Strut your stuff in ‘Kinky Boots’

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How it’s New York: Kinky Boots has music by rocker Cyndi Lauper, who is from New York, and book by Harvey Fierstein, who is from Brooklyn.
Billy Porter and The Angels (L-R: Kyle Post, Kevin Smith Kirkwood, Joey Taranto, and Paul Canaan). (c)Matthew Murphy

Billy Porter and The Angels (L-R: Kyle Post, Kevin Smith Kirkwood, Joey Taranto, and Paul Canaan). (c)Matthew Murphy

And NYC, of course, has its share of drag queens.
How it’s Irish: It’s set in Northern England, and many an Irish traddie hails from there.

An earlier version of this review was first published in Irish Examiner USA, Tuesday, May 30, 2013.

You might think that nothing beats stocking feet for dancing.

What about thigh-high red stilletto boots? “Kinky Boots,” the Broadway musical, makes a good case for them.

The Broadway musical has a score by ’80s rocker Cyndi Lauper, a book by gay icon and theatrical star Harvey Fierstein. The story is based on the 2005 movie “Kinky Boots,” and by the end, you might be convinced that a good pair of stilettos will change your life. Even if you’re a man.

“Kinky Boots” tells the story of Charlie Price (Stark Sands) who inherits Price & Sons shoes when his dad dies suddenly. His fiancée, Nicola (Celina Carvajal), wants him to hurry up and close the place so they can settle in to a new life in London. The factory could make good condos. So far, it’s all a little like “It’s a Wonderful Life.” George Bailey never intended to run the Bailey Building & Loan, either, but ended up doing it when his dad died, because he couldn’t stand the alternative.

Charlie doesn’t want to put people out of work. It seems like there’s going to be no alternative, until he meets Lola (Billy Porter), a drag queen in the process of being mugged. Turns out, nobody makes women’s shoes for men: stilettos that can bear the weight of a man without breaking.

Billy Porter, Daniel Stewart Sherman, and Marcus Neville (right). (c)Matthew Murphy

Billy Porter, Daniel Stewart Sherman, and Marcus Neville (right). (c)Matthew Murphy

You can probably guess where the show is going: a few false starts, some “be true to yourself” stuff for both Charlie and Lola, and oh heck for everybody else too. Lola moves to Northamptonshire – where he actually originally is from – to supervise production. A thuggish factory worker, Don (Daniel Stewart Sherman, who also delivers a hilariously threatening “turn off your cell phones” warning at the top of the show), learns that brute strength doesn’t make the man. A lovable, spunky factory forewoman, Lauren (Annaleigh Ashford), demonstrates a simpatico with Charlie.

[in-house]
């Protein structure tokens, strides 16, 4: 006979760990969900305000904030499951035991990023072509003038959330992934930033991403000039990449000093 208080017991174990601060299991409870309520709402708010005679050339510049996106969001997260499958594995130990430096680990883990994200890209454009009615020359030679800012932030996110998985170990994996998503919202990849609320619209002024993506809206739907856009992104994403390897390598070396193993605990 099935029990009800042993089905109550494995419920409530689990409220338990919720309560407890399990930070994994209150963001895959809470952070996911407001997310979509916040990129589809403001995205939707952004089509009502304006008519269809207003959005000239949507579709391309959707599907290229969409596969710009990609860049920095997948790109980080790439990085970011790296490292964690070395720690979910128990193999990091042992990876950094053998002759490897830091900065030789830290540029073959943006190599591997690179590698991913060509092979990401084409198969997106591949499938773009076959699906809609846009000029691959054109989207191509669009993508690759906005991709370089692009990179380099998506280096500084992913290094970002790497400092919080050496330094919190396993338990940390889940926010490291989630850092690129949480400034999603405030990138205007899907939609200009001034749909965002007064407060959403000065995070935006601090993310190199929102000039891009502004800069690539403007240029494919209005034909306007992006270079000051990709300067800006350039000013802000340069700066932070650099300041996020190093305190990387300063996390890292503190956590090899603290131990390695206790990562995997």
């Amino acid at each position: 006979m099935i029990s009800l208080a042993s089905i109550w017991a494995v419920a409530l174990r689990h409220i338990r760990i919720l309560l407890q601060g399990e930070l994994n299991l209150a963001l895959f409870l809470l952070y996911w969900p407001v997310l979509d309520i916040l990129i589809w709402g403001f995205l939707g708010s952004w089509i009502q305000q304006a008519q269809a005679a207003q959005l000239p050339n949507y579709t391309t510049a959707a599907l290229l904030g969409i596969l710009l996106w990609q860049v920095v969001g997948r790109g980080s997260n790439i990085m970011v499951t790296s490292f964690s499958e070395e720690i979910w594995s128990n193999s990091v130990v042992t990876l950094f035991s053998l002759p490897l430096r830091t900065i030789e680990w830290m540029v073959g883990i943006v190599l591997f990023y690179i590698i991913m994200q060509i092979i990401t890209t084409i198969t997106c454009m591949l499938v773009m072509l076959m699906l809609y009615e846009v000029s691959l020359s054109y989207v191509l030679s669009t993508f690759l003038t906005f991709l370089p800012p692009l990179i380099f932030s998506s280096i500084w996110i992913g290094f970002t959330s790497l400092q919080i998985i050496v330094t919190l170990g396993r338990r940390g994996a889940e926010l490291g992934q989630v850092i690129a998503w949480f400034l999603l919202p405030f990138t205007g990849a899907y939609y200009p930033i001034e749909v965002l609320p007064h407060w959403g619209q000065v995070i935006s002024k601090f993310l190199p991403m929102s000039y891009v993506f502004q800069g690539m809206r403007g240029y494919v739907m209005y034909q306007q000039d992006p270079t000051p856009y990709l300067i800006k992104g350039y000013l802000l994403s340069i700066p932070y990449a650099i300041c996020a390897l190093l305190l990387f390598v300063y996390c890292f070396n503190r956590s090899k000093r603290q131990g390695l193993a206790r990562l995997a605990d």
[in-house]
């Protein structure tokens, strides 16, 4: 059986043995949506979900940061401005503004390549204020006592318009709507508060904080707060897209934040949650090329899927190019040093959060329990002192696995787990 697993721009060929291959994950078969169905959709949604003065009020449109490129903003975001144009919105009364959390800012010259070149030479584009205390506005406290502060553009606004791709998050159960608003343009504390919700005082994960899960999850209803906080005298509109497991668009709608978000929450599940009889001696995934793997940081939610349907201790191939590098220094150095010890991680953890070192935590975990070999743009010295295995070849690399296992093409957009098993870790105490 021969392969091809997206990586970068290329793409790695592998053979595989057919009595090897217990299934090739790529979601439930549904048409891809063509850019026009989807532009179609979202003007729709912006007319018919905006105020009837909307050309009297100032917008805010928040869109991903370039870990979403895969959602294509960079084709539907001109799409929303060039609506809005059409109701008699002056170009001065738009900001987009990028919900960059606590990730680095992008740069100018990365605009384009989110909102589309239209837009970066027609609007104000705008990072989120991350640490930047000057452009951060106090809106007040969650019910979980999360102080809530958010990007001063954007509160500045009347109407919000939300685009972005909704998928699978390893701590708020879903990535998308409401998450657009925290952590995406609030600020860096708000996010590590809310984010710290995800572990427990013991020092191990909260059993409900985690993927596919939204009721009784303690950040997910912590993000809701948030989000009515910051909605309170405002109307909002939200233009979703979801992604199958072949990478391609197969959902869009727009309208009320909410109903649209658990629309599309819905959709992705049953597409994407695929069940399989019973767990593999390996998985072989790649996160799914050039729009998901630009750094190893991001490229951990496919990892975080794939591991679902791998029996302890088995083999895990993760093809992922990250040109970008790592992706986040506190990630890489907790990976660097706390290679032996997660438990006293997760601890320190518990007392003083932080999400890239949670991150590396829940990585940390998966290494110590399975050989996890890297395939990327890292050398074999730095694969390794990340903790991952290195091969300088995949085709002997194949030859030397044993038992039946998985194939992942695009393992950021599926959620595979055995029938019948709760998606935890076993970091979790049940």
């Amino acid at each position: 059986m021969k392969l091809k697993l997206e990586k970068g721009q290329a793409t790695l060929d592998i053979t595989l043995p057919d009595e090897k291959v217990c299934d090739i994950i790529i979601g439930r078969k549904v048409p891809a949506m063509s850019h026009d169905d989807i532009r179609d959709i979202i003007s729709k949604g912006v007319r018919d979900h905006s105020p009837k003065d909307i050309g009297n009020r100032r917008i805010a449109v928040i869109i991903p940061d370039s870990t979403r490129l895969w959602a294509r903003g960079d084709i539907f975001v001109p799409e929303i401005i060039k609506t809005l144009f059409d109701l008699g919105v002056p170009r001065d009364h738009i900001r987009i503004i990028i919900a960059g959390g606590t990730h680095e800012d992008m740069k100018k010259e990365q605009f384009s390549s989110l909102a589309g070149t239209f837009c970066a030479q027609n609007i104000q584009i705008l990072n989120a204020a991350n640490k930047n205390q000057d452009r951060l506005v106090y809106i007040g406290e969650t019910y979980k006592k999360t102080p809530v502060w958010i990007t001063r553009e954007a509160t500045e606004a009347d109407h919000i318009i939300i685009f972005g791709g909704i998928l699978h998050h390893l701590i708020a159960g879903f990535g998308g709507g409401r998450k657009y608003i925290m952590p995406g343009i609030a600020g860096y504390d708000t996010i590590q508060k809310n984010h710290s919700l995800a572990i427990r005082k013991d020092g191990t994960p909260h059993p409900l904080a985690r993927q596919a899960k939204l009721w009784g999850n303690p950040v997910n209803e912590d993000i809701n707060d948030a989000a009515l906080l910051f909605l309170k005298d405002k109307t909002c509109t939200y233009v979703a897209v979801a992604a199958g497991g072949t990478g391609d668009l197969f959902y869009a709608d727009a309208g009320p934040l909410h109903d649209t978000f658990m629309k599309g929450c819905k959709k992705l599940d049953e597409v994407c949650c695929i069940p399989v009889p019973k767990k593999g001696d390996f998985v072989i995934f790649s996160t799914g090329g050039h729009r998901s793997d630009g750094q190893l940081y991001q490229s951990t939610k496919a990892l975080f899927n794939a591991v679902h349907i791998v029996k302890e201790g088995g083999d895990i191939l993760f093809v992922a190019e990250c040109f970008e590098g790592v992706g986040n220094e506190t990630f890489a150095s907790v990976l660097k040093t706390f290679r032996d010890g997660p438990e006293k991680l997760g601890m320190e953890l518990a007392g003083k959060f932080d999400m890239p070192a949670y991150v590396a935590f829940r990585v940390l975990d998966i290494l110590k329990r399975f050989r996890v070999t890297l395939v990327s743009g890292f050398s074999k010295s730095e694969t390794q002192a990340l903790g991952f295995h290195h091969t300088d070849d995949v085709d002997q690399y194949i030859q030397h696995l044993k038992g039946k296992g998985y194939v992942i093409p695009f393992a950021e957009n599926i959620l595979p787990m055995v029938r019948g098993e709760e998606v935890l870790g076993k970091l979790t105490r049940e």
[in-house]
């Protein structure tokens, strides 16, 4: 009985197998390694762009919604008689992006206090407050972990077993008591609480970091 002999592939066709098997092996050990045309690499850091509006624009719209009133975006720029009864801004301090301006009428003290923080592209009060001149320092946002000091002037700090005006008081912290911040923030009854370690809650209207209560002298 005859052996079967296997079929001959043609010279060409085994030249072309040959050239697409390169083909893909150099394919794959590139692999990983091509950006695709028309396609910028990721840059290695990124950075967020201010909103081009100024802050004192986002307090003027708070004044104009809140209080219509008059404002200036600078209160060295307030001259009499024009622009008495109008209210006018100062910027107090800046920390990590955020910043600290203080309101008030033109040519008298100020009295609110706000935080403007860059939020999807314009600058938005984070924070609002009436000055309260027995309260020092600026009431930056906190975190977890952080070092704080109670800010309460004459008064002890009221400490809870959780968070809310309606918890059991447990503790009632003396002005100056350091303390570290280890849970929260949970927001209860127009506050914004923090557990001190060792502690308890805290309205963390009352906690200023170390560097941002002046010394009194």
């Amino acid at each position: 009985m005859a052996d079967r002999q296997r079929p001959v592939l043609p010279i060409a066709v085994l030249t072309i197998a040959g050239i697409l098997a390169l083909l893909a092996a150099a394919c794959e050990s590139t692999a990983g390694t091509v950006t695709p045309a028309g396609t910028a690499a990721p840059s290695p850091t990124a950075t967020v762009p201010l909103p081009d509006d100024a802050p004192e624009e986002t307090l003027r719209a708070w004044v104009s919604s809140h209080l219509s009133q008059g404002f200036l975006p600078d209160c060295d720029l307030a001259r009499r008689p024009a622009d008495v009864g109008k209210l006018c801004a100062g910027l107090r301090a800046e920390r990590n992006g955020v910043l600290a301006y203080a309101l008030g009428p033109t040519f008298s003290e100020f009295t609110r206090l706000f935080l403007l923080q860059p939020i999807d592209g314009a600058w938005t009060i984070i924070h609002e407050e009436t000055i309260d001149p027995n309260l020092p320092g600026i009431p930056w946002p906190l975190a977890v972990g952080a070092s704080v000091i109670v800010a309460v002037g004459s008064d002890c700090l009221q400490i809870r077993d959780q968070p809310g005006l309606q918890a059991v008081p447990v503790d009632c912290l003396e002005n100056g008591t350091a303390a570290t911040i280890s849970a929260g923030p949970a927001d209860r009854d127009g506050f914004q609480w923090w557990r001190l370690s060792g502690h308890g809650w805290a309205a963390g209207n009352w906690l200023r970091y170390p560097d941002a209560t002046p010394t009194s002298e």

The predictability of the story, though, is part of its charm. It’s a gently offbeat Cinderella story, with role of the princess taken by the factory itself, with the glass slipper transformed into a thigh-high red boot with stiletto heels.

Jerry Mitchell directs and choreographs with aplomb, and high kicks from the drag queens, the Angels, get applause. I also love that many of the factory workers convincingly look middle-aged, and the Northern English accents sound convincing too. Lauper’s score sparkles like the glittery shoes we see. New rock songs in a rock musical are terrifically risky; so often they just drag the story down or make you think of other, better songs. Not so here.

“Step One,” Charlie’s song about making the shoes, has a terrific happy drive to it, and “Sex Is in the Heel,” sung by Lola and ensemble, gets toes tapping (sorry, just had to get that in somewhere). There are gorgeous ballads too, including “Hold Me in Your Heart.” And the final number, “Raise You Up/Just Be” get the audience on its feet.

“Kinky Boots” has garnered 13 Tony nominations, including the nom for Best Musical. Lauper and Fierstein both got nods.

Stark Sands, Annaleigh Ashford, and Billy Porter. (c)Matthew Murphy

Stark Sands, Annaleigh Ashford, and Billy Porter. (c)Matthew Murphy

Porter in the flashy role of Lola has one too. He’s funny, a little tender, and overall delicious. Sands as Charlie is one of Porter’s competitors, and his Charlie sings dreamily and shows both vulnerability and strength. Ashford as Lauren’s also been nominated as featured actress; Mitchell has been nominated, too. Set Designer David Rockwell got a nom for his multi-layered factory and shifting set.

Apart from the fun of the fish out of water of straitlaced Charlie partnering with free-spirited Lola, there’s something truly uplifting about seeing a family business triumph.

A happy ending for factory workers in this age of outsourcing is a happy ending indeed.

“Kinky Boots” is one musical you’ll want to try on.

 

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Copyright 2013 New York Irish Arts